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Deciding on a high yield or standard yield cartridge

01/16/2011 by Alex Paransky

First we’ll cover some basics.  If you have a printer, most likely you can get cartridges for your printer in different capacities.  While the cartridge appears the same it may have different volume of printing material (ink or toner) inside the cartridge.  Most cartridges are rated as standard or high yield.  Some vendors may even have 3 different cartridges with different yields for your printer.  For example, some HP printers can accept HP 93, HP 95 or HP 97 color cartridges.  Canons have PG-30, PG-40 and PG-50. Epson cartridges come in T088, T069 and T068 varieties.

When comparing cartridges for your printer, it is critical that you understand the type/yield of the cartridge you are buying and how the price varies based on yield.  Typically, higher yield cartridges cost more per cartridge than standard yield cartridges.  This is understandable as a high yield cartridge will contain more printing stuff than a standard cartridge.  Many consumers shy away from high yield cartridges because they appear to be more expensive.  On a page-by-page basis, however, a high yield cartridge will most likely cost less to run than the standard yield cartridge.  At the end, the high yield cartridge will print more pages for fewer dollars.  In terms of economy and savings, a high yield cartridge will give you better mileage than a standard yield cartridge.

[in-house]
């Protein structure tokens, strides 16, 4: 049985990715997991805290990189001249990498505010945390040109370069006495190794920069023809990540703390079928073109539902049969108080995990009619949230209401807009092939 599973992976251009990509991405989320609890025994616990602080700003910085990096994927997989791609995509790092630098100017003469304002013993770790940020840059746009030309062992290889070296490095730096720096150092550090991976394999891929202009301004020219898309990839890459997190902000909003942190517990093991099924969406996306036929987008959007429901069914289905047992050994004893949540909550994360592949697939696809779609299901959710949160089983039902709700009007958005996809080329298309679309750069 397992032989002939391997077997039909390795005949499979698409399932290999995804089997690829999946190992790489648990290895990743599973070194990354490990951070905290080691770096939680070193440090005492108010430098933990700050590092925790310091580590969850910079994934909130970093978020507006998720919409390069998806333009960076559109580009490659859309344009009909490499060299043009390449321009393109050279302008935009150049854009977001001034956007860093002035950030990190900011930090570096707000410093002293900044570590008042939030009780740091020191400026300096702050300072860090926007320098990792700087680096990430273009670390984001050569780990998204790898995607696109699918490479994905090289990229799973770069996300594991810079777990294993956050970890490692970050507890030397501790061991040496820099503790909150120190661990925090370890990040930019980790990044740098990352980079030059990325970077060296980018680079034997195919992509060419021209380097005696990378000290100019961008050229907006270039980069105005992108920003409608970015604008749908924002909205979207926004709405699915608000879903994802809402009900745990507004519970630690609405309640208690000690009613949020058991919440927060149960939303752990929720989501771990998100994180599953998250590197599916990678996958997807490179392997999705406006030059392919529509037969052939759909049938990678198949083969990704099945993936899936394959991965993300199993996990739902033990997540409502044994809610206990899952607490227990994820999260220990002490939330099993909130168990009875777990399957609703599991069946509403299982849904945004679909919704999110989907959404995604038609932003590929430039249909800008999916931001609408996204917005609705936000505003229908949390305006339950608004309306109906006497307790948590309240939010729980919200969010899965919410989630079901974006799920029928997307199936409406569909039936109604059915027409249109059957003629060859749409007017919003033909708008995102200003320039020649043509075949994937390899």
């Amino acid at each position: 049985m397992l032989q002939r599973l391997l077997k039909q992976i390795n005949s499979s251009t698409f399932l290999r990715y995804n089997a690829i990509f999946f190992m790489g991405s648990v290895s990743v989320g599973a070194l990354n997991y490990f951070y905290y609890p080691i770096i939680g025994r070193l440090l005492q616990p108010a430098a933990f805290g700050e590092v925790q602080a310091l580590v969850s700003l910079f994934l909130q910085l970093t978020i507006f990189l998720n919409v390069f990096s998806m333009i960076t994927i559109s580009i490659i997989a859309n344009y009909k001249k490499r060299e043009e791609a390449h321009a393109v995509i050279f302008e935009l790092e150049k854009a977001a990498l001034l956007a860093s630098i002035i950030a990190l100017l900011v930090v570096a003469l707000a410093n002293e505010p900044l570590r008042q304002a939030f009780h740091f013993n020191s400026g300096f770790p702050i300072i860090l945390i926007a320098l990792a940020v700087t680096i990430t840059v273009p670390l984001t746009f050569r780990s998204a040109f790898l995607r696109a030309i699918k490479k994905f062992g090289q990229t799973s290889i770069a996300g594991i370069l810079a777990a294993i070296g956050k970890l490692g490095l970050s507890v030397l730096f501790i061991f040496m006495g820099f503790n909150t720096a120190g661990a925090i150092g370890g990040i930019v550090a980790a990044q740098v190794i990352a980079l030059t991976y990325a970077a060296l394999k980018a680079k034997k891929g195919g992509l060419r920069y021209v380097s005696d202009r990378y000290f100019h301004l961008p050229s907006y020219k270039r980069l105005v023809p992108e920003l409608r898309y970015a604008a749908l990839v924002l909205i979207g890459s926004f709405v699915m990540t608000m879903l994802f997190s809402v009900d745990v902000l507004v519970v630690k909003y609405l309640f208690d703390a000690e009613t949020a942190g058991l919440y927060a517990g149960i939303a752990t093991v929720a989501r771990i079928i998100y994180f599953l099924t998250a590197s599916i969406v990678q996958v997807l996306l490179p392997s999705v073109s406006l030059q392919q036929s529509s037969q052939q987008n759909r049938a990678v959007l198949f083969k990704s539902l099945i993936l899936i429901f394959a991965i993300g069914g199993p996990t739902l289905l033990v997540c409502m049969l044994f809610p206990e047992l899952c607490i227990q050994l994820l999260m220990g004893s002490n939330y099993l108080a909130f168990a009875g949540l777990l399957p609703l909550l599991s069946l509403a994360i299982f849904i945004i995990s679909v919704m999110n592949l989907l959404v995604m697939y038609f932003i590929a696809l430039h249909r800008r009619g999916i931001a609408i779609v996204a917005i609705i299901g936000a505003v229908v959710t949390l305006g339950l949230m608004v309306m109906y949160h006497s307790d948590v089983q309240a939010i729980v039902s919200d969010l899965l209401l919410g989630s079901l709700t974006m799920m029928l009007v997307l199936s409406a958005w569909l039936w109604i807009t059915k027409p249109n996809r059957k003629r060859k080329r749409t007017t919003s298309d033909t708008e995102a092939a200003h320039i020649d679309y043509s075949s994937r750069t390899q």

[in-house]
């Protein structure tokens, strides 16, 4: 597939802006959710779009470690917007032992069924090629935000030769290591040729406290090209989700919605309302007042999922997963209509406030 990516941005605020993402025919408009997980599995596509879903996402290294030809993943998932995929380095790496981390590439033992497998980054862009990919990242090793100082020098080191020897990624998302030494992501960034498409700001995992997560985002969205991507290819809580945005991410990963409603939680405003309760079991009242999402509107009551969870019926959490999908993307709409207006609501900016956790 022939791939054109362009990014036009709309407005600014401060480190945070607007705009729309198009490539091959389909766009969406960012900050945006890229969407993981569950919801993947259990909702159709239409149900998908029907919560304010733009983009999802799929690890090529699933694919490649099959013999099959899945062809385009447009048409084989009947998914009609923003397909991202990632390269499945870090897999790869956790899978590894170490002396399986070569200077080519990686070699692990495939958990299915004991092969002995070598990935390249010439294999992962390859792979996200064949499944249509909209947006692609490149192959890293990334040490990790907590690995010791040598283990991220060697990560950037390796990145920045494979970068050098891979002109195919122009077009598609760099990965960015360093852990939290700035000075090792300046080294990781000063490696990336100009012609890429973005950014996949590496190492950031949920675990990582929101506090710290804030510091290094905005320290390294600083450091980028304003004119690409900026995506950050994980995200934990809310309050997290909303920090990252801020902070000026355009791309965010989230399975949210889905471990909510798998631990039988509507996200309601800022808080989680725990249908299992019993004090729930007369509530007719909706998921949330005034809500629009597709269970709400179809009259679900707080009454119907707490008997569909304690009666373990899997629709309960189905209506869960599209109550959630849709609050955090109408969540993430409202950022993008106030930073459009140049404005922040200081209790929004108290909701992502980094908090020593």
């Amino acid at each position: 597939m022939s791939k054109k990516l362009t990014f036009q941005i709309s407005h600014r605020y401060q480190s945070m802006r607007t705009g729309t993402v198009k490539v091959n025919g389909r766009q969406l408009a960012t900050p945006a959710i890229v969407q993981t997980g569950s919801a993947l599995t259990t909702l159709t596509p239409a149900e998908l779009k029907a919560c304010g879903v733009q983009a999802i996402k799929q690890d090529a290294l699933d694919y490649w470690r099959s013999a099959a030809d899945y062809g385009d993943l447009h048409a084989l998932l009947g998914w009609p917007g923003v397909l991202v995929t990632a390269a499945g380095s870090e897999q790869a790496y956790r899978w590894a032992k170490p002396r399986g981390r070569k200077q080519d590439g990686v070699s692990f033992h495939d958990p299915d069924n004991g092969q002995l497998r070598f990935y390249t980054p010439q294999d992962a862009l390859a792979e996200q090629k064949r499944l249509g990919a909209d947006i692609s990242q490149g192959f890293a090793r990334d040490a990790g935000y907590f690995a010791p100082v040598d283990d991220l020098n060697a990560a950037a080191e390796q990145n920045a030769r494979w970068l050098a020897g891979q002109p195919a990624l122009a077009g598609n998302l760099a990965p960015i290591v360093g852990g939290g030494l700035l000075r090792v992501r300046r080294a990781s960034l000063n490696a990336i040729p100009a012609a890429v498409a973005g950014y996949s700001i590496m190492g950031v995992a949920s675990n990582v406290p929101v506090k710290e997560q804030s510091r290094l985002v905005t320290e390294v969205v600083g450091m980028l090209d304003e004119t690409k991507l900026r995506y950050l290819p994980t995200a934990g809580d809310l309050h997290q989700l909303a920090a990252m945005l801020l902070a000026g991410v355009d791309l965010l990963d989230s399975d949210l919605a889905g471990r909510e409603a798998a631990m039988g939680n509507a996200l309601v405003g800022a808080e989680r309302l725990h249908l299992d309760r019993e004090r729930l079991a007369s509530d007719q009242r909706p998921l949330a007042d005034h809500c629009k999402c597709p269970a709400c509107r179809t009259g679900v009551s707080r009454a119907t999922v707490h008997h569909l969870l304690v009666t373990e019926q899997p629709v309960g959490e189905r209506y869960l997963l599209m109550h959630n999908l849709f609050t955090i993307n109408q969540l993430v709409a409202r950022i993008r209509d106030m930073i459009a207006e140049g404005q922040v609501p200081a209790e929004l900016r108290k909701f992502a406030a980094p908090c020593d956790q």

Knowing that a high yield cartridge will work just as well as a standard yield cartridge at a much better overall price per print may make you wonder why buy a standard cartridge at all?  The answer has to do with the expected “shelf life” or “use life” of a particular cartridge. 

If you are using an inkjet printer, it is recommended that you use up your cartridge within 6 months after installing it into the printer.  Because ink is liquid, once you take the cartridge out of it’s protective packaging air starts to get into the cartridge and in general, the cartridge starts to dry out.  In the package, a properly remanufactured or OEM cartridge is good for up to 2 years.  

If you are using a toner/laser printer it is recommended that you use up your cartridge within 2 years from the time it is purchased regardless if it is used or not.  Because toner is already dry, it does not evaporate with age, however, the plastic components inside the toner cartridge are always under pressure and with time loose their resilience.   So, if you have not finished using your cartridge after two years, you may notice that the print will start to get lighter even though there is plenty of toner in the cartridge. 

Here is a quick rule-of-thumb when purchasing your printing supplies.  If you are using more than 2 ink cartridges (of the same color) in a period of 6 months or more than 2 toners in a period of 2 years you will definitely save money by buying high yield cartridges for your printer.

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